Proceedings, Slope Stability 2011


International Symposium on Rock Slope Stability in Open Pit Mining and Civil Engineering

18-21 September 2011 Vancouver, Canada

Erik Eberhardt & Doug Stead, Editors

Copyright: Canadian Rock Mechanics Association 

WelcomeThe first “International Conference on Stability in Open Pit Mining” was held in Vancouver in 1970; it has been 30 years since the conference was last held here in 1981.  During this time there have been enormous changes in the surface mining industry with mines reaching depths of over 1km and with the introduction of increasingly sophisticated data collection, monitoring and modelling techniques.  In the civil engineering sector the importance of slope stability assessment of rock slopes and landslides has increased with continued urban expansion and associated risk, both economic and safety. This symposium presents the state-of –the-art in rock slope stability applied to both mining and civil engineering.Over 100 papers have been contributed here representing current rock slope stability practice in Africa, Asia, Australia, Europe and North and South America. These address the major themes of the symposium:

  • Remote Sensing & Characterization of Large Rock Slopes
  • Geo-Risk, Uncertainty & Data Management
  • Slope Design & Acceptance Criteria
  • Rock Slope Failure Mechanisms
  • Rock Fall Analysis & Control
  • Monitoring & Managing Slope Movements
  • Slope Performance & Optimization
  • Numerical Analysis & Design Methods
  • Groundwater Investigation, Modelling & Depressurization
  • Blasting, Protection & Stabilization

The symposium organisation acknowledges the efforts of the authors in producing papers of the highest quality and to the reviewers of these manuscripts.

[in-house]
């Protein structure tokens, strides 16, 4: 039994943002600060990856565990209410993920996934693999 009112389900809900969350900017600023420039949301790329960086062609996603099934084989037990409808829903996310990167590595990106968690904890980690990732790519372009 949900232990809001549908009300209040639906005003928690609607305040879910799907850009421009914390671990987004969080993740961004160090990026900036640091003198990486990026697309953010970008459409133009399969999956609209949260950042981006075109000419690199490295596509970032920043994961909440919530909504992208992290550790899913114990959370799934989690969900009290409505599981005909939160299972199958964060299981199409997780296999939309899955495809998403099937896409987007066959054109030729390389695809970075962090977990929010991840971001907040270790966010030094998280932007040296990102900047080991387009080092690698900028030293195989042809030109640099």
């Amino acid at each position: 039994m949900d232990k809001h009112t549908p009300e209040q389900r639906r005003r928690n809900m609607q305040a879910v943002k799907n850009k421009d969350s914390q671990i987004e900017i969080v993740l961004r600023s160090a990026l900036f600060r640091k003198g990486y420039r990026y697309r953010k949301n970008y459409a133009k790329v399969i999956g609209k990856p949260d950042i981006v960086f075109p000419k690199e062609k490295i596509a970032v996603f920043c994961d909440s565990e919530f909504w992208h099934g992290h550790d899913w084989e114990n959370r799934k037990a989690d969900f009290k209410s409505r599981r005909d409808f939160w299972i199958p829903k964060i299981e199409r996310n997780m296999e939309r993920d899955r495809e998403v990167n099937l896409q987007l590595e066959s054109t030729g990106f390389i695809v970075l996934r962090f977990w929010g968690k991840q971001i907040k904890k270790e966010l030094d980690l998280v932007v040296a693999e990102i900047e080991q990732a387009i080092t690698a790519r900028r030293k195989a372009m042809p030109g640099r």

During the 41 years since the first slope stability conference, the mining and civil engineering industries have risen to the geotechnical challenges presented in the design and stability assessment of both large open pit and high civil engineering rock slopes through a program of coordinated research translated into practical engineering solutions. Notwithstanding, further progress is required to ensure reduction in both geo-risk and the uncertainty associated with complex data sets and sophisticated numerical models. Through forums like the Slope Stability symposium series, the profession is helping to ensure the continued improvement in safety and project value through the exchange of new ideas, practical experience and exposure to state-of-the-art technologies.

Our sincere thanks go to the Organizing Committee and to the members of our International Advisory Panel for their consistent support and hard work. We also would like to acknowledge the generous support of our sponsors, exhibitors and the Canadian Rock Mechanics Association.

Erik Eberhardt and Doug Stead

Symposium Co-Chairs